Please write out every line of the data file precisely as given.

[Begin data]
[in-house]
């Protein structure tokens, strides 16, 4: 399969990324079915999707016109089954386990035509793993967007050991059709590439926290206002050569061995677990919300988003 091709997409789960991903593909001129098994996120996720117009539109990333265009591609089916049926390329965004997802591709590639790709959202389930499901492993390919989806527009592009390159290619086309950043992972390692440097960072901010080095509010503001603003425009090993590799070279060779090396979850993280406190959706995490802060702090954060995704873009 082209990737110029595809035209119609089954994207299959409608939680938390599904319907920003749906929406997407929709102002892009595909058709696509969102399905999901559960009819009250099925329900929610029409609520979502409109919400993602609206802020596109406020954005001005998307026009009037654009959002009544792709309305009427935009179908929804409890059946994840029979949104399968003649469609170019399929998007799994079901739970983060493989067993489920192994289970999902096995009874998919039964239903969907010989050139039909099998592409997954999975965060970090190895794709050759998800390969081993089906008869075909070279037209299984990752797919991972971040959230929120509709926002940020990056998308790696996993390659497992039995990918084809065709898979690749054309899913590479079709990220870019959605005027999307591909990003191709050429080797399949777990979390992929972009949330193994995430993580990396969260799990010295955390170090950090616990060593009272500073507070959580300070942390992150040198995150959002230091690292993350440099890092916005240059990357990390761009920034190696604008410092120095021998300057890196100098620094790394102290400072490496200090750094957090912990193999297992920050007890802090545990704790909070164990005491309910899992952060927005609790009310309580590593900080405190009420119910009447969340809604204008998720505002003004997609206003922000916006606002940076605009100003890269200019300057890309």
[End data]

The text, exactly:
[in-house]
């Protein structure tokens, strides 16, 4: 399969990324079915999707016109089954386990035509793993967007050991059709590439926290206002050569061995677990919300988003 091709997409789960991903593909001129098994996120996720117009539109990333265009591609089916049926390329965004997802591709590639790709959202389930499901492993390919989806527009592009390159290619086309950043992972390692440097960072901010080095509010503001603003425009090993590799070279060779090396979850993280406190959706995490802060702090954060995704873009 082209990737110029595809035209119609089954994207299959409608939680938390599904319907920003749906929406997407929709102002892009595909058709696509969102399905999901559960009819009250099925329900929610029409609520979502409109919400993602609206802020596109406020954005001005998307026009009037654009959002009544792709309305009427935009179908929804409890059946994840029979949104399968003649469609170019399929998007799994079901739970983060493989067993489920192994289970999902096995009874998919039964239903969907010989050139039909099998592409997954999975965060970090190895794709050759998800390969081993089906008869075909070279037209299984990752797919991972971040959230929120509709926002940020990056998308790696996993390659497992039995990918084809065709898979690749054309899913590479079709990220870019959605005027999307591909990003191709050429080797399949777990979390992929972009949330193994995430993580990396969260799990010295955390170090950090616990060593009272500073507070959580300070942390992150040198995150959002230091690292993350440099890092916005240059990357990390761009920034190696604008410092120095021998300057890196100098620094790394102290400072490496200090750094957090912990193999297992920050007890802090545990704790909070164990005491309910899992952060927005609790009310309580590593900080405190009420119910009447969340809604204008998720505002003004997609206003922000916006606002940076605009100003890269200019300057890309």